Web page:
Debunking theories that farmer suicides are happening due to Bt cotton, Mr Vijay Atmaram Ingle, a farmer from Akola, Maharashtra, mentioned that it is the money lenders and domestic issues which are the real reason for suicides. "All of us in Vidharbha grow Bt cotton. We can't grow cotton without Bt technology. For us to gain profits and earn income for our family, we need a new set of seeds to help us control weeds, withstand drought and increase cotton yield to the next level," he said.
Charging the activists for turning science into a political battlefield, Dr Shanthu Shantharam, visiting professor, Iowa University, believes that the opposition sounds more political than based on facts. "While outside they say they are against technology in all forms, in court, they say that they are not against research," said Dr Shantharam who feels that there is a parallel science to confuse people. "These parallel scientists who have degrees but no will to defend research, are maligning biotech crop research. There is no chemical or substance in these products that can cause any problem in the longer run. Have been consuming may GM products outside but nothing happened to me," he lamented.
Reminder to government on decisive policy
"It is hysterical that even confined trials are not being allowed. If government funds a project worth crores and withdraws product approval, then it makes no sense in supporting it in the first instance," mentioned Dr Deepak Pental who feels that activists should also study the effects of pesticide usage and rather pursue other grave health issues such as chewing of tobacco and ghutkha.
"Prosperity of India depends on the prosperity of the Indian farmers. It is important to note that 47 percent of Indian population is still dependent on agriculture (small holding farmers). It is calculated that it will still be at 42 percent by 2032. While it is claimed that enough allocations are made for agriculture, the truth is that 95 percent of funds go into salaries and not in actual research," added Dr Pental.
As per Dr Shanthram, complete politicization has happened in India since Jairam Ramesh put a moratorium on it. He said, "Policy can't be decided on the streets. Although the government has been positive, outcome is yet to be seen. There is what I call a ‘muti-million protest industry' thriving on the issue. Technology has been held hostage."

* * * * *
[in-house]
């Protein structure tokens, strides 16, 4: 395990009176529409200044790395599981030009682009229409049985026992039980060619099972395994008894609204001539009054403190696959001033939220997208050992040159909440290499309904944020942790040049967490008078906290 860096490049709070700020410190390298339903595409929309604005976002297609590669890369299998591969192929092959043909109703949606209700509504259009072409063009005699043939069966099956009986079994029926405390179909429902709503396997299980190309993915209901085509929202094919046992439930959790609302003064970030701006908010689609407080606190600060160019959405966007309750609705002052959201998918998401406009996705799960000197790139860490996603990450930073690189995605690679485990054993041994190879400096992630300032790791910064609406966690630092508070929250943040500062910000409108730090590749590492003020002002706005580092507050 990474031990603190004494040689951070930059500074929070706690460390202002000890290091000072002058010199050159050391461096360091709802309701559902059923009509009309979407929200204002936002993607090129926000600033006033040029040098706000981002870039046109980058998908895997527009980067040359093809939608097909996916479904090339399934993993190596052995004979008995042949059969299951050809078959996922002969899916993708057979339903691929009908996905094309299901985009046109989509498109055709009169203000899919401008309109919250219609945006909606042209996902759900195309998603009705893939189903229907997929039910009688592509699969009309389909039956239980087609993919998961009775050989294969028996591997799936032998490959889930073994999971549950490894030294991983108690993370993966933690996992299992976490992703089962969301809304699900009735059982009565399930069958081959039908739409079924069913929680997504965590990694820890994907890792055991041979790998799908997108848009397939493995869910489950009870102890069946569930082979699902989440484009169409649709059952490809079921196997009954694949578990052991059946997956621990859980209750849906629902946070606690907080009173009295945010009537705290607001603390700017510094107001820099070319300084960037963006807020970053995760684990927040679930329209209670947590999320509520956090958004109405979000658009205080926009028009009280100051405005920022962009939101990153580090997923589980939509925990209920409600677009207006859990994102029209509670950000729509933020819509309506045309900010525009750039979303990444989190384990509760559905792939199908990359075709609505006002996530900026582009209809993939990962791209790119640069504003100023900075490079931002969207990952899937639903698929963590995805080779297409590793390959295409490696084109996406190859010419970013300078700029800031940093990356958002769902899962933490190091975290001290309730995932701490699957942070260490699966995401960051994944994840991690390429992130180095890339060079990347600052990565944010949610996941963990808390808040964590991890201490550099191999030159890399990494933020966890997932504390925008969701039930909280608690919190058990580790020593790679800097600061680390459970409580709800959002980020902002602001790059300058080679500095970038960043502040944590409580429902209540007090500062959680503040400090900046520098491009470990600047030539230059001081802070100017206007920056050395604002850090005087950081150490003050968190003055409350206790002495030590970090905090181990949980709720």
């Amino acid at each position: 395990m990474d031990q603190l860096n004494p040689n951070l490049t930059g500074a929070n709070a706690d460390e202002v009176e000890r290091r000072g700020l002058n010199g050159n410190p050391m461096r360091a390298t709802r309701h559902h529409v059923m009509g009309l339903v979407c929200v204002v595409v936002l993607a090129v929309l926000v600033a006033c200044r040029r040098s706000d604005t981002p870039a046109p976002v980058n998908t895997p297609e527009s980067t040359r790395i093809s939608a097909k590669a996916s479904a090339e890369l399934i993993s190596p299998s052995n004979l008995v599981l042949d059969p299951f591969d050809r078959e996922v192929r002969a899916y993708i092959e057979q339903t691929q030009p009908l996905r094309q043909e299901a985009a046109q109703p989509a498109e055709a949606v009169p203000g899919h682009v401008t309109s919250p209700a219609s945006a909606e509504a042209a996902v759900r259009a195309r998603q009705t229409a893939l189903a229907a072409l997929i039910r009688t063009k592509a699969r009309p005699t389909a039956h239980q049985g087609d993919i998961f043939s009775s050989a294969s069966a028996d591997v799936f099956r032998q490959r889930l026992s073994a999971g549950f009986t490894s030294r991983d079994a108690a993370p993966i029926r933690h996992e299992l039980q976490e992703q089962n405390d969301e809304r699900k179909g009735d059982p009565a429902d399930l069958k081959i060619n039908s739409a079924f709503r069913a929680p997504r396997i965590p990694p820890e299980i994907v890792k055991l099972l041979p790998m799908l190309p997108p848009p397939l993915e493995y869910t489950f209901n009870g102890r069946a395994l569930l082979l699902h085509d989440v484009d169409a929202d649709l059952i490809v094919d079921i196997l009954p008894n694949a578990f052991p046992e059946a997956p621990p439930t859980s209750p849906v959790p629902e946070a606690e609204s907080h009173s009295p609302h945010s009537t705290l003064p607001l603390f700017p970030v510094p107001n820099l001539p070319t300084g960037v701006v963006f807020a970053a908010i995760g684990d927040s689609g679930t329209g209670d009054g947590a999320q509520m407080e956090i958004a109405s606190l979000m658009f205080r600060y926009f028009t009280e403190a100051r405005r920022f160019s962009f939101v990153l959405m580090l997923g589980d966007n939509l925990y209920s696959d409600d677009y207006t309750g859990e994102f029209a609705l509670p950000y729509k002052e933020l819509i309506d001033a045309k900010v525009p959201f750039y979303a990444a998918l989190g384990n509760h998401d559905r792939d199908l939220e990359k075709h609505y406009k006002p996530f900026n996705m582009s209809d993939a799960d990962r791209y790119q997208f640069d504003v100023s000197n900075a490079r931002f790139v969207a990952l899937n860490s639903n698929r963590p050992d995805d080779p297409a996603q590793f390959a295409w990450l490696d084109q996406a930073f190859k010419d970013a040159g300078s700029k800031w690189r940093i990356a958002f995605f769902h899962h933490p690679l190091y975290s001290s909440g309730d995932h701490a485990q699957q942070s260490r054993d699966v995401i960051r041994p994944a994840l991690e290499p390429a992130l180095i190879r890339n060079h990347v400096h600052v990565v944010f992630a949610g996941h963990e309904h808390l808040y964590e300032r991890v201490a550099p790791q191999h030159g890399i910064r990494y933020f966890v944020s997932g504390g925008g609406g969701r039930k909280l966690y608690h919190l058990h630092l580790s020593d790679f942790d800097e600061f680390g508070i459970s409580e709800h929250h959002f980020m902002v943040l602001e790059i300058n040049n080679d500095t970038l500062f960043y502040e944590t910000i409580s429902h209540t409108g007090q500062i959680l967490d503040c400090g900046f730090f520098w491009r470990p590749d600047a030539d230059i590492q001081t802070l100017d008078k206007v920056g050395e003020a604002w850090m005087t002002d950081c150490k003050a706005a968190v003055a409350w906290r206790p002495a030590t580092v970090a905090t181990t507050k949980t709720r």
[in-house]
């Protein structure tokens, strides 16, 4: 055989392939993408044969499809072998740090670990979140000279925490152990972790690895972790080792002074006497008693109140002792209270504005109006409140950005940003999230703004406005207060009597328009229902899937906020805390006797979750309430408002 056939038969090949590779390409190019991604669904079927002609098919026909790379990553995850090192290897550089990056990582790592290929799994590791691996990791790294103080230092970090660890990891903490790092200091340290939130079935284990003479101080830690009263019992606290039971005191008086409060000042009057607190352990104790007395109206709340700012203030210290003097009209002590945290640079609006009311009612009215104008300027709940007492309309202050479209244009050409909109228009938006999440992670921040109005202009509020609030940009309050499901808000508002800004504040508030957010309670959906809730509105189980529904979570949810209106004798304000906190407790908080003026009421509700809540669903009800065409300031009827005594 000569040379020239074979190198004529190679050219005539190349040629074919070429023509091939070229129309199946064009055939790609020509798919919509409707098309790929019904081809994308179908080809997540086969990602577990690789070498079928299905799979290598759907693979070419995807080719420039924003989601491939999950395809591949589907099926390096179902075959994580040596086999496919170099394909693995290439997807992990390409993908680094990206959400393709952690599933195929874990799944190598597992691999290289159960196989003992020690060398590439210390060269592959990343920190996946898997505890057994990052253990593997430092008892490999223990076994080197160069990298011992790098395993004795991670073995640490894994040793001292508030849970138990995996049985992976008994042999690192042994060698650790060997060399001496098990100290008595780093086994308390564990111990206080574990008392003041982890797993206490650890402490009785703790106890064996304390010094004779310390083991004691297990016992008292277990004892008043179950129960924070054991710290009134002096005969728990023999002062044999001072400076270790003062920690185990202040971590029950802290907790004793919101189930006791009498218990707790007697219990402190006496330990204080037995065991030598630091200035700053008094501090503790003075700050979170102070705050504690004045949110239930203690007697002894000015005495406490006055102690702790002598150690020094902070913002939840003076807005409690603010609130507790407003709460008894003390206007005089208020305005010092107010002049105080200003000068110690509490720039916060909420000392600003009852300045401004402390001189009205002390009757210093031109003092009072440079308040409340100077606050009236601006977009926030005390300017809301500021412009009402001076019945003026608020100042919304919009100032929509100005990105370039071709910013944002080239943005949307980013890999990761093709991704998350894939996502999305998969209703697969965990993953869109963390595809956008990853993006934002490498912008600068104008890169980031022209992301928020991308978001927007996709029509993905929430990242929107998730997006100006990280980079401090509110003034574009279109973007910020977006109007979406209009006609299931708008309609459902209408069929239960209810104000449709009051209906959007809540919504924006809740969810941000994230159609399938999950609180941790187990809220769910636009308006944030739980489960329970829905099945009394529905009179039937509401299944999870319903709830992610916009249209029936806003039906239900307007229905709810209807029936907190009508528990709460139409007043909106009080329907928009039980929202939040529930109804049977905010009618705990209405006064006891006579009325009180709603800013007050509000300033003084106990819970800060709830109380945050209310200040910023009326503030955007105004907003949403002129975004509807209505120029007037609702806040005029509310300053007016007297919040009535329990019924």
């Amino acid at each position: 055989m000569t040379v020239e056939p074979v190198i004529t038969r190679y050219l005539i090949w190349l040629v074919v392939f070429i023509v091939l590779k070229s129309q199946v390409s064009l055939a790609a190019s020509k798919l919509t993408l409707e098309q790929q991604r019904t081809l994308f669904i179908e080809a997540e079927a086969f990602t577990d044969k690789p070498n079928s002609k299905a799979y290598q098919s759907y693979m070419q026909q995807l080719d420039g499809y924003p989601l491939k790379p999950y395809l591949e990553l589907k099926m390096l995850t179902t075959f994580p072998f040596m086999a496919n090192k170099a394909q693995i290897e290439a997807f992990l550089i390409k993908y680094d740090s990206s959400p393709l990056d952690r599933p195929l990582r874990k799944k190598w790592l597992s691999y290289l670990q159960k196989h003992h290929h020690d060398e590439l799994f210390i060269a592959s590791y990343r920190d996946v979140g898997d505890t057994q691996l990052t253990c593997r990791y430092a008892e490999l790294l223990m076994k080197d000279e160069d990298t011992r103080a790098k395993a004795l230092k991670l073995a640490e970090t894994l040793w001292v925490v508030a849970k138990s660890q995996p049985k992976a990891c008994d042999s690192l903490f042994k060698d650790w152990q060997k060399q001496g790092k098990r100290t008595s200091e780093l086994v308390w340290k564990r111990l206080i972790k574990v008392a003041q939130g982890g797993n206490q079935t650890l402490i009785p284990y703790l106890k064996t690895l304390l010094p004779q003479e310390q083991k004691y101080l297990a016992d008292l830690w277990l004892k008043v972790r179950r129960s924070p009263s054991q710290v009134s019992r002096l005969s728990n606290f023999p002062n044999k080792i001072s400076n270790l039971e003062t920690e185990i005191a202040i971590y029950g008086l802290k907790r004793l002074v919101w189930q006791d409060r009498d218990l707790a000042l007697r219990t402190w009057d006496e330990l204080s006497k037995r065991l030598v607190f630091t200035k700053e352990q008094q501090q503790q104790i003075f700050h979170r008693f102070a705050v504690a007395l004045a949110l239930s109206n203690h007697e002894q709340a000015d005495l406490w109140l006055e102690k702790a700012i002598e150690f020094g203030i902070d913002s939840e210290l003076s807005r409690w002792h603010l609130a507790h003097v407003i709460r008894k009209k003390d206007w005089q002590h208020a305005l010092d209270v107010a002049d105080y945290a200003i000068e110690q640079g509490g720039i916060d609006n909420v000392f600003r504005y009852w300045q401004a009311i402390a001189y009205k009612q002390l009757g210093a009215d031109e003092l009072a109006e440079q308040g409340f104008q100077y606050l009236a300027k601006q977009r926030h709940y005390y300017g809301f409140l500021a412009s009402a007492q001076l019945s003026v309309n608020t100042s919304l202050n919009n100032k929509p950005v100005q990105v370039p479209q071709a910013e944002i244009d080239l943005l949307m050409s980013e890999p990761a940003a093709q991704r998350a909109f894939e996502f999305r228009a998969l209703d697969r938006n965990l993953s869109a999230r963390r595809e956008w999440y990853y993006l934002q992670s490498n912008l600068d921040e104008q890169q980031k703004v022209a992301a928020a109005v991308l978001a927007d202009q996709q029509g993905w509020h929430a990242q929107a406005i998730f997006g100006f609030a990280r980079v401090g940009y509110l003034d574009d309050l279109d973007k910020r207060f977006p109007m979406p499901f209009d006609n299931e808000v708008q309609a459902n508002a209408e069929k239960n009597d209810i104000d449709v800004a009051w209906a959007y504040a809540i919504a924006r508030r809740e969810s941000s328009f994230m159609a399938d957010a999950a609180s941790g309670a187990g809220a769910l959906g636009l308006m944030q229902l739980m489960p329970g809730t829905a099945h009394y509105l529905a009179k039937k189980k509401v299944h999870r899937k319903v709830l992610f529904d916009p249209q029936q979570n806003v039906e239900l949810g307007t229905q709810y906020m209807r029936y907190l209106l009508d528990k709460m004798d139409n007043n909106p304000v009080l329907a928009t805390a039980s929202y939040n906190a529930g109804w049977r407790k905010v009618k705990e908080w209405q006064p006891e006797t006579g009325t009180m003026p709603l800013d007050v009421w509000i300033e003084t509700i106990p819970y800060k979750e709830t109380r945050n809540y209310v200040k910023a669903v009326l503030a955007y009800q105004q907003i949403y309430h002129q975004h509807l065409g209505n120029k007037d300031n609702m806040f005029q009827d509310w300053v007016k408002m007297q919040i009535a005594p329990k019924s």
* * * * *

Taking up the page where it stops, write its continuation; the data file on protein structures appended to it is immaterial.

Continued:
And there are comparisons as well. "Canada is an example as it is one country which is not aggressive like the US is alleged to be. But it has got 7.7 million hectares under GM crop cultivation. We either follow Europe or Japan and be among GM importing nations or like Canada develop it keeping our population in mind. Indians cannot afford to be foolish to reject technology where crores of tax payers' money has already been invested to improve agriculture. If there is a solution through conventional breeding let it be! But now a decision has to be taken," said a scientist who works with a premier agri institute.
Mr Ram Kaundinya felt that there is still a window for dialogue between the stakeholders. He said, "It is time for an informed and constructive dialogue among stakeholders under the auspices of the government to iron out differences and arrive at a common action plan with the objective of producing enough food to feed our Rs 150 crore population by 2030 and our Rs 180 crore population by 2050."
The Prime Minister, Mr Narendra Modi's earlier visit to agri-biotech lab in Queensland University of Technology (QUT), Australia and his words "per drop more crop" is seen as a ray of hope by the agri-biotech industry. As per sources, currently a consensus is being built on the issue and even the Union Environment Minister, Mr Prakash Javadekar has assured that the biosafety test for 6 years could be a provision before a final go ahead. Science & technology and agriculture ministries have already been in favor while it is the environment ministry that has to do the final clearances and has been reluctant to do so. Therefore, whether 2015 becomes a year of salvation for GM technology or not, would be keenly watched by those concerned.